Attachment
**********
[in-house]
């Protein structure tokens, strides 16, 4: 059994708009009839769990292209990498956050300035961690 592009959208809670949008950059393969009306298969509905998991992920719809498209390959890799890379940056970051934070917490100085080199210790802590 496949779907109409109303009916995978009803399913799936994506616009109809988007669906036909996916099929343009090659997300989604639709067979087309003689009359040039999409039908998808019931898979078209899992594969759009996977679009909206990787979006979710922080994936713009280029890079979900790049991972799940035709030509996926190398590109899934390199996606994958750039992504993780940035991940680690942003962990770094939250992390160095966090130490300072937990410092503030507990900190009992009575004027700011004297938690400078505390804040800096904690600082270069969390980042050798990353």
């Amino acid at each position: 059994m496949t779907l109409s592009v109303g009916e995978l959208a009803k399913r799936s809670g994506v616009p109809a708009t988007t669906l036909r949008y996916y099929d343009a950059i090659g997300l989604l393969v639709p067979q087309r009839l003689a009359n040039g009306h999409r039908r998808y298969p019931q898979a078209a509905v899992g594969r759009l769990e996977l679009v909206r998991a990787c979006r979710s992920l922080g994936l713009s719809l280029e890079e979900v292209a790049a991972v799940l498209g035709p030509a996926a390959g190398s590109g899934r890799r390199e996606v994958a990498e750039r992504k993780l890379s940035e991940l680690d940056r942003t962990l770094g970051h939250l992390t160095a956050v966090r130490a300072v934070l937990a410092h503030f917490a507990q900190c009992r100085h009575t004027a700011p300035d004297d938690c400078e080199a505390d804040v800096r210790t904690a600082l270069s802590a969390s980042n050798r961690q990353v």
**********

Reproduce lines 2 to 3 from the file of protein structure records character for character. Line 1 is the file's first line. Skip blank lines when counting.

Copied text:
């Protein structure tokens, strides 16, 4: 059994708009009839769990292209990498956050300035961690 592009959208809670949008950059393969009306298969509905998991992920719809498209390959890799890379940056970051934070917490100085080199210790802590 496949779907109409109303009916995978009803399913799936994506616009109809988007669906036909996916099929343009090659997300989604639709067979087309003689009359040039999409039908998808019931898979078209899992594969759009996977679009909206990787979006979710922080994936713009280029890079979900790049991972799940035709030509996926190398590109899934390199996606994958750039992504993780940035991940680690942003962990770094939250992390160095966090130490300072937990410092503030507990900190009992009575004027700011004297938690400078505390804040800096904690600082270069969390980042050798990353």
């Amino acid at each position: 059994m496949t779907l109409s592009v109303g009916e995978l959208a009803k399913r799936s809670g994506v616009p109809a708009t988007t669906l036909r949008y996916y099929d343009a950059i090659g997300l989604l393969v639709p067979q087309r009839l003689a009359n040039g009306h999409r039908r998808y298969p019931q898979a078209a509905v899992g594969r759009l769990e996977l679009v909206r998991a990787c979006r979710s992920l922080g994936l713009s719809l280029e890079e979900v292209a790049a991972v799940l498209g035709p030509a996926a390959g190398s590109g899934r890799r390199e996606v994958a990498e750039r992504k993780l890379s940035e991940l680690d940056r942003t962990l770094g970051h939250l992390t160095a956050v966090r130490a300072v934070l937990a410092h503030f917490a507990q900190c009992r100085h009575t004027a700011p300035d004297d938690c400078e080199a505390d804040v800096r210790t904690a600082l270069s802590a969390s980042n050798r961690q990353v």